Dream On! The Importance of Sleep and how to get More. Part One – 10 Key Health Benefits of SleepJun 28, 2021
For many people, 7 hours of restful sleep feels like a dream. And for some, it feels like a waste of time. Because why sleep when there are problems to solve and things to do?
As a health & fitness professional, I think sleep is more important to your overall wellness than how much you exercise. When your body is tired because it hasn’t had a good sleep, a fitness program is simply not achievable. You’ll simply won’t have the energy nor the motivation to do the program or stick to the nutritional plan.
So, when designing your exercise program for this month, have a look at your sleep schedule. Plan out what time you sleep and what time you’ll wake up so that you can reap these key benefits of sleep:
- Weight loss
The Department of Medicine, University of Chicago discovered individuals lost 55% more body fat simply by sleeping 8.5 hours rather than 5.5hours.1
- Reduced Appetite
The hunger hormone ghrelin increased by a 28% for those lacking sleep, and further, they also experienced a 18% decrease in satiety hormone leptin. 2
- Healthy eating
Researchers at UC Berkley found that when you are sleep deprived, the brain area controlling desire has greater control over your decisions than it usually would. Hence high calorie foods become significantly more desirable when sleep deprived. 3
- Staying motivated
A 2016 Sleep Health Foundation Australian Sleep Survey finding that 29% of workplace errors are a direct result of fatigue. 4
- Stressing less
There is a 37% rise in stress hormone cortisol only after one night of inadequate sleep, meaning the next day you’re likely to feel anxious, wired, jittery and unable to switch off. 5
- Improved memory
When you sleep well, your body may be resting but your brain is busy organising and storing memories. So, getting more quality sleep will help you remember and process things better. 6
- Reduced blood pressure
Getting plenty of restful sleep encourages a constant state of relaxation that can help reduce blood pressure and generally keep it under control. 7
- Improved Immunity
While you’re sleeping, your body is producing extra protein molecules that can strengthen your ability to fight infections. 8
- Improved Mood
The better you sleep, the better your ability to stay calm, controlled and reasonable. 9
- Reduced chance of Chronic Disease
Some research studies have shown that not getting enough sleep may lead to type 2 diabetes because of how it affects your body’s ability to process glucose. 10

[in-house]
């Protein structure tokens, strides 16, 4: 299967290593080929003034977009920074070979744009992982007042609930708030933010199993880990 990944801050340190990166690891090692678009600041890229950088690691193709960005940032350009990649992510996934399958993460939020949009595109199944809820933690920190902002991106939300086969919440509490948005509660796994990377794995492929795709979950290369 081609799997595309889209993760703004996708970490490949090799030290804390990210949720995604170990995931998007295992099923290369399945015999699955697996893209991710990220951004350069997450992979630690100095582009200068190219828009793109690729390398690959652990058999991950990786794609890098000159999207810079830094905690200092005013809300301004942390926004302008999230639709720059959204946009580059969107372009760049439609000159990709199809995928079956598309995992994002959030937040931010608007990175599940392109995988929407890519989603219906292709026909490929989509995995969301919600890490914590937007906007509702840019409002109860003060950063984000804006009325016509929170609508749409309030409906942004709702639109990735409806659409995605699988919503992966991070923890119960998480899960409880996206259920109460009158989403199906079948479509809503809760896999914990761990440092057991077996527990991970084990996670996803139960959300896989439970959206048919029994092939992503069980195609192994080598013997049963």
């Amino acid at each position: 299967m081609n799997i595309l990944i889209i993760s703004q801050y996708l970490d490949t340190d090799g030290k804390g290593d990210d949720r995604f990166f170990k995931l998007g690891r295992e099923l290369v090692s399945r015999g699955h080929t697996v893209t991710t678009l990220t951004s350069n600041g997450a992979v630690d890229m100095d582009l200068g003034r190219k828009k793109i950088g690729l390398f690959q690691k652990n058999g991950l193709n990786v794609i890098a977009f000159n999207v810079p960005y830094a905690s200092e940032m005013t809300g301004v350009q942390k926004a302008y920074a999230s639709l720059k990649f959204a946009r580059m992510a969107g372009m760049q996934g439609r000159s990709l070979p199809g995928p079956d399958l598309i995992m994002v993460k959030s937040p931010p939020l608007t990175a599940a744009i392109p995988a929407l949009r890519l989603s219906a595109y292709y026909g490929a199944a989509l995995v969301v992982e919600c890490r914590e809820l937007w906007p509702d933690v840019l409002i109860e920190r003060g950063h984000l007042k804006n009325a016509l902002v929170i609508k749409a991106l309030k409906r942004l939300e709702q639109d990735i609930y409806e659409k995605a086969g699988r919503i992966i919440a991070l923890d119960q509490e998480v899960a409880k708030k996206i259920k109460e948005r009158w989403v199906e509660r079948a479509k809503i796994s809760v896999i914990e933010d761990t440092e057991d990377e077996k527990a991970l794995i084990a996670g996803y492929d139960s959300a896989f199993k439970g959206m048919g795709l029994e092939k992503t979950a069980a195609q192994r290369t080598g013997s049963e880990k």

A regular sleep pattern can also help to lower the levels of stress and inflammation to your cardiovascular system, which in turn can reduce your chances of a heart condition.
Want more advise and tips on how to sleep better?
Watch the Stacked Fitness Webinar replay - You Snooze, You Don't Lose! The 7 Secrets of a restful night’s sleep revealed hosted by Elina Winnel is a leading Sleep expert and master sleep coach. www.stackedfitness.com.au/sleep-webinar
1. Nedeltcheva AV, et al Insufficient sleep undermines dietary efforts to reduce adiposity Ann Intern Med. 2010 Oct 5; 153(7): 435–441
2. Taheri S et al. Short Sleep Duration Is Associated with Reduced Leptin, Elevated Ghrelin, and Increased Body Mass Index PLoS Med. 2004 Dec; 1(3): e62
3. Greer, SM et al The impact of sleep deprivation on food desire in the human brain Nat Commun. Author manuscript; available in PMC 2014 Feb 6.
4. Robert Adams, R. et al. Report to the Sleep Health Foundation 2016 Sleep Health Survey of Australian Adults The University of Adelaide The Adelaide Institute for Sleep Health
5. Leproult R. et al. Sleep loss results in an elevation of cortisol levels the next evening. Sleep. 1997 Oct;20(10):865-70.
6 Ellenbogen JM et al. The role of sleep in declarative memory consolidation: passive, permissive, active or none? Curr Opin Neurobiol. 2006 Dec;16(6):716-22. Epub 2006 Nov 7.
7 Sheldon G. Sheps, Sleep deprivation: A cause of high blood pressure? M.D. Mayo Clinic Jan. 09, 2019
8. Dimitrov, S. et al. Gas -coupled receptor signaling and sleep regulate integrin activation of human antigen-specific T cells. Journal of Experimental Medicine (2019) 216 (3): 517–526. DOI: https://doi.org/10.1084/jem.20181169 Published: 12 February 2019
9. Dinges, D. et al., Cumulative Sleepiness, Mood Disturbance, and Psychomotor Vigilance Decrements During a Week of Sleep Restricted to 4 – 5 Hours Per Night, Sleep. 1997 Apr; 20 (4): 267–277.
10. Knutson, K. Impact of sleep and sleep loss on glucose homeostasis and appetite regulation. Sleep Med Clin. 2007 Jun; 2(2): 187–197
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